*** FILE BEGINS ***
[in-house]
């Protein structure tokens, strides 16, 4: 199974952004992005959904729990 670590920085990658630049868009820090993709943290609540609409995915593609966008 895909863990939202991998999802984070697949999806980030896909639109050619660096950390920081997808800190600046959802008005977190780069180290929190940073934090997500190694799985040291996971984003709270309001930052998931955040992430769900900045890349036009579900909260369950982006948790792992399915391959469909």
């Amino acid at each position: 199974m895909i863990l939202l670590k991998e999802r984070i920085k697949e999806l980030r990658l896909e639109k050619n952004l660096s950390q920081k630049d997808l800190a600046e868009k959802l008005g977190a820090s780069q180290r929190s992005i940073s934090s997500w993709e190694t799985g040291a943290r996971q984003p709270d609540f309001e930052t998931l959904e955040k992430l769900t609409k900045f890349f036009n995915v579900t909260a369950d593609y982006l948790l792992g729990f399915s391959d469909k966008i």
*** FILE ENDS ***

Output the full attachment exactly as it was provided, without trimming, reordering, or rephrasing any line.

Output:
[in-house]
């Protein structure tokens, strides 16, 4: 199974952004992005959904729990 670590920085990658630049868009820090993709943290609540609409995915593609966008 895909863990939202991998999802984070697949999806980030896909639109050619660096950390920081997808800190600046959802008005977190780069180290929190940073934090997500190694799985040291996971984003709270309001930052998931955040992430769900900045890349036009579900909260369950982006948790792992399915391959469909």
């Amino acid at each position: 199974m895909i863990l939202l670590k991998e999802r984070i920085k697949e999806l980030r990658l896909e639109k050619n952004l660096s950390q920081k630049d997808l800190a600046e868009k959802l008005g977190a820090s780069q180290r929190s992005i940073s934090s997500w993709e190694t799985g040291a943290r996971q984003p709270d609540f309001e930052t998931l959904e955040k992430l769900t609409k900045f890349f036009n995915v579900t909260a369950d593609y982006l948790l792992g729990f399915s391959d469909k966008i």